Without the big picture and a substantially complete briefing, consultants cannot do what they are supposed to do, and that is to integrate a large set of data and pinpoint root causes and key drivers that must be addressed.

 

Choose carefully who you engage to avoid getting dissatisfied. 

 

Clients come to us frustrated that they had paid an arm and a leg for other consulting firms, only to receive back just an echo of what they have told the consultants.

 

This happens when the consulting firm does not have clear, established knowledge of the local market or when those who work on engagements are junior associates who have neither expertise nor tools to truly add value to the client’s baseline knowledge. 

 


Data-based Diagnosis

At the onset, the consultants must have a burning curiosity about your business, organization or industry.

 

They should be asking a lot of questions, which is a signal that they will take the engagement seriously and are already beginning to turbo-learn. 

 

If they begin to dish out solutions even before asking questions, quickly end the briefing— they are just looking for an audience for their opinions and do not have the discipline to properly do a data-based diagnosis first.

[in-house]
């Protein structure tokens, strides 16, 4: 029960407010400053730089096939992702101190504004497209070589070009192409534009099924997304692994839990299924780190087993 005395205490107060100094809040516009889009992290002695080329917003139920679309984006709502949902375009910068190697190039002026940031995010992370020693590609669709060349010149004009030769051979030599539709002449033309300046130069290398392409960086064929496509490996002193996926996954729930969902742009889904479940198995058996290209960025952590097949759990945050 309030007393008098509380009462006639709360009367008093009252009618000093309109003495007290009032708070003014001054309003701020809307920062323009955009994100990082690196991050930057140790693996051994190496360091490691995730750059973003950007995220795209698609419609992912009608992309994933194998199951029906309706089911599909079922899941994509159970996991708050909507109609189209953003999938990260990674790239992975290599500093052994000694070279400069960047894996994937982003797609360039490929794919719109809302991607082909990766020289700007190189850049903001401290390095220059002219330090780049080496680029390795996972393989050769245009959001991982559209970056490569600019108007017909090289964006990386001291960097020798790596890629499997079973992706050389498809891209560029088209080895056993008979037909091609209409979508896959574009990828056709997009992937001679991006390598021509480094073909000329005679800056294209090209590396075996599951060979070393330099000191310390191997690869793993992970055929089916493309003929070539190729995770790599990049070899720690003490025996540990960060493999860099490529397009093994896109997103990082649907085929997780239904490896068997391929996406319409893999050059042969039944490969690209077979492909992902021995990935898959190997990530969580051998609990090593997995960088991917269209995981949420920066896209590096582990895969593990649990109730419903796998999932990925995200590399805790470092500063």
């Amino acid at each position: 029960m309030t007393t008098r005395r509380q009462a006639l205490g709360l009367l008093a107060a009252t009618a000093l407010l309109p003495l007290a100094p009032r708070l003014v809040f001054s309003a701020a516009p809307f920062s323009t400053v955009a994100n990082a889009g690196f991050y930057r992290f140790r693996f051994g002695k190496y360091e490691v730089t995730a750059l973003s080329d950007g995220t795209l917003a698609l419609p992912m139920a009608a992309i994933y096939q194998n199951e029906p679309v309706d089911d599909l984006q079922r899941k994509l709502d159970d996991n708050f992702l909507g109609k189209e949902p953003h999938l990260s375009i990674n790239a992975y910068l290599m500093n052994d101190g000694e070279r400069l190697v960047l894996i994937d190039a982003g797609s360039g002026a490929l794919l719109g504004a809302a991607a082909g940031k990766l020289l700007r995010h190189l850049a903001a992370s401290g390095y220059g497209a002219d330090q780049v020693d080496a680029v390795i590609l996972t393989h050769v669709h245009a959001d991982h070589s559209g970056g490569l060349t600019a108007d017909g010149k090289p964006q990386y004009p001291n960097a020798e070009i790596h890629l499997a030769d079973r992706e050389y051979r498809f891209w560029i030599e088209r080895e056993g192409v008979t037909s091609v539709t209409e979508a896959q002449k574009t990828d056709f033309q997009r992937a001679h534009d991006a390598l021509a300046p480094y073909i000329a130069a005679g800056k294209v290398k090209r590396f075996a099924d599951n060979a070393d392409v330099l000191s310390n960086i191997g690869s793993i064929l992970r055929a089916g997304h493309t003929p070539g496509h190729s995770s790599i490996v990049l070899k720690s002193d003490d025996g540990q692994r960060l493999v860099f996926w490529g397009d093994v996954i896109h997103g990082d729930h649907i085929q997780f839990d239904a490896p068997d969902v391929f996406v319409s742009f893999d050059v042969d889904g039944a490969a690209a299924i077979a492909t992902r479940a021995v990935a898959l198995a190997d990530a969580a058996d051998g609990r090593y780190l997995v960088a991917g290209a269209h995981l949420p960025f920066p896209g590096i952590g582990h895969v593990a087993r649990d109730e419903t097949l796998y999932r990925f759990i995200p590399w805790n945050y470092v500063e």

Consultants can help you reach your business goals and will be worth the investment, but only if they are the right partners for your company. And that is a decision that rests on the client.

 

Hiring a consultant can either be a major catalyst for accelerated performance and solving challenging issues or can be just a waste of time and money. 

 

Take control of which one it will be for you.


 

About the Author Pauline Fermin


Pauline Fermin is currently the President & CEO of Acumen Strategy Consultants. She has over 26 years of experience in strategy—both as a corporate executive and as a consultant. She combines her depth of experience in research and marketing with the discipline of finance—applying a broad and holistic view in strategy formulation. She has applied her strategic expertise in helping clients from a wide range of industries, including food and beverage, packaged goods, financial services, pharmaceutical, real estate, retail, telecommunications, transportation, software, and other services.